TCS Daily

The Machine Stops

By Thomas Lipscomb - September 8, 2005 12:00 AM

As Lake Ponchatrain's waters began to drown his city, New Orleans Mayor C. Ray Nagin had the colossal nerve to shout indignantly "Get off your asses, and let's do something" -- and then continued doing nothing himself, but add to the deluge by bursting into tears.

Having been prodded on Saturday into ordering an evacuation by President Bush and the head of the Hurricane Center and then delaying it for seventeen crucial hours until well into Sunday, Mayor Nagin is directly responsible for the AP picture of over 200 unused New Orleans buses marooned in four feet of water that might have evacuated more than 15,000 in one trip alone. Those were the buses that in the Mayor's own plan were to be used to evacuate 100,000 poor the city has long understood had no other means of transportation.

Nagin is also responsible for failing to pre-position generators, food and water, a medical presence and portable toilets for the two sites at the Superdome and Convention Center that he had proclaimed "emergency centers" for tens of thousands of the more than 30% of New Orleanians that lived below the poverty line. And then the Mayor failed to police them.

The rapes, murders, and needless deaths that took place in those "black holes" of New Orleans are his responsibility as well. Eighty armed policemen were too cowardly to enter the Convention Center after reports of the savagery inside as late as Sunday. Troops finally searching the Convention Center on Monday found an elderly man and a young girl, battered to death, among the corpses. New Orleans's would-be reformers thought they had elected a responsible leader in former cable executive Nagin and instead they got a classic "cable guy" with a million excuses and the same lousy service.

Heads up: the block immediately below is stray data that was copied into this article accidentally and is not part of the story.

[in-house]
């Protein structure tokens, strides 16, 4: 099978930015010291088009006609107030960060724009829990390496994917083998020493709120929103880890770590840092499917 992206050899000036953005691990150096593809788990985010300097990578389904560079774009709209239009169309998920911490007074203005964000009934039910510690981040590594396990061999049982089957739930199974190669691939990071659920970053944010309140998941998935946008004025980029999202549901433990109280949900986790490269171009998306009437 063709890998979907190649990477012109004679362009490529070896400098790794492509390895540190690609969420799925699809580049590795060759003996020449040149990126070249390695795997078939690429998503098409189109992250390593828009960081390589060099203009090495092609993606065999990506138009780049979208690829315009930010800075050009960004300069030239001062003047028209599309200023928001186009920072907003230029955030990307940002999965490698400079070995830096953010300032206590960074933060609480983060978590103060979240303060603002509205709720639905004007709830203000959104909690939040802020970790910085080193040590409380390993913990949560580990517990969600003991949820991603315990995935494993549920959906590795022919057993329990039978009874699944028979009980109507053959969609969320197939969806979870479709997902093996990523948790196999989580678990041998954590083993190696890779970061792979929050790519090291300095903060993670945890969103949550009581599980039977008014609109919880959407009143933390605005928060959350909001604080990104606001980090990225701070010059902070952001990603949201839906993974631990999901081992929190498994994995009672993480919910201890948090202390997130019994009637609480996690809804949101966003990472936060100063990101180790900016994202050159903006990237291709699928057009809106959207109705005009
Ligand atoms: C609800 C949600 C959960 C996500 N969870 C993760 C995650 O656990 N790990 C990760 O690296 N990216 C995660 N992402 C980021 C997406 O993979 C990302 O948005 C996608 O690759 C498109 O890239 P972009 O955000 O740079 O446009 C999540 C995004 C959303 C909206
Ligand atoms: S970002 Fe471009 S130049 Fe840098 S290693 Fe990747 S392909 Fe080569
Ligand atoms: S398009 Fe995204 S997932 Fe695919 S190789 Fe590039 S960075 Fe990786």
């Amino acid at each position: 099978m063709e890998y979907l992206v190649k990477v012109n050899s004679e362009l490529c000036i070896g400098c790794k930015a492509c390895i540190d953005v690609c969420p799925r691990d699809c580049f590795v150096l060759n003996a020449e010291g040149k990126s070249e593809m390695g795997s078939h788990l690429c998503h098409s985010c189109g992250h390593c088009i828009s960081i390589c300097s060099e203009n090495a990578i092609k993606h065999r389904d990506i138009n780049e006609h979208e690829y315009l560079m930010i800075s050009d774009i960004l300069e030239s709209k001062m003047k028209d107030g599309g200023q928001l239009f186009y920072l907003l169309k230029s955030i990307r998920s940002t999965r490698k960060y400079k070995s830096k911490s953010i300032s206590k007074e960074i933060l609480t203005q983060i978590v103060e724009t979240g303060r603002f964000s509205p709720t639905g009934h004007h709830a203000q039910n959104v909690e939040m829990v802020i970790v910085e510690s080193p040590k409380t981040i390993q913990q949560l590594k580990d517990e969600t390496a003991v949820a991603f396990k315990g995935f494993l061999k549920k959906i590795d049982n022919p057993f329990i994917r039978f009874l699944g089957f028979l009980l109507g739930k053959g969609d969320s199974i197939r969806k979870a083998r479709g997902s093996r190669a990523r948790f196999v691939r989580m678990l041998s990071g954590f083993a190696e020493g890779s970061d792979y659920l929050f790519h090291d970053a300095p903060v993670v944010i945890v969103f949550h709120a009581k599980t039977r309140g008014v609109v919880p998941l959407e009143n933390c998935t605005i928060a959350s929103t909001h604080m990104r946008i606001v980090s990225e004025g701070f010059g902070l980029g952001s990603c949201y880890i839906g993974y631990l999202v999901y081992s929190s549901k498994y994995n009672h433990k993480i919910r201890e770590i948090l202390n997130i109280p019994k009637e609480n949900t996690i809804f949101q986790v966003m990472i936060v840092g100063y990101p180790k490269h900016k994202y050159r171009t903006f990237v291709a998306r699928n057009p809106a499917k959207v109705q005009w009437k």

Of course behind all this is a dirty little secret well-known in New Orleans which is also the reason almost 30% of New Orleans police precinct members deserted during the Hurricane Katrina emergency. The police were afraid to try to enforce any kind of evacuations in the violent ghettos of a city that remains one of the most lawless in America. Anyone driving a school bus down a street in one of New Orleans's "projects" trying to enforce the mayor's evacuation order would be risking his life. Had the Mayor ordered police escorts, the desertion rate of the police would have been far higher than 30%. And that is the reason for the current argument between the Mayor and his own Police Commissioner, who still refuses to enforce his "mandatory evacuation" order.

Governor Blanco's ineptitude and indecisiveness was appalling. Her direct orders blocked the Red Cross's heroic effort to pre-position desperately needed supplies at the Superdome before it was cut off by the rising flood waters as well. Attempts by the Mayor, the Governor, and The New Orleans Times-Picayune -- which had extensively reported on the state's and city's similar failures on previous occasions -- to blame the Federal FEMA efforts for failing in its role in the immediate aftermath of Katrina are patently ridiculous.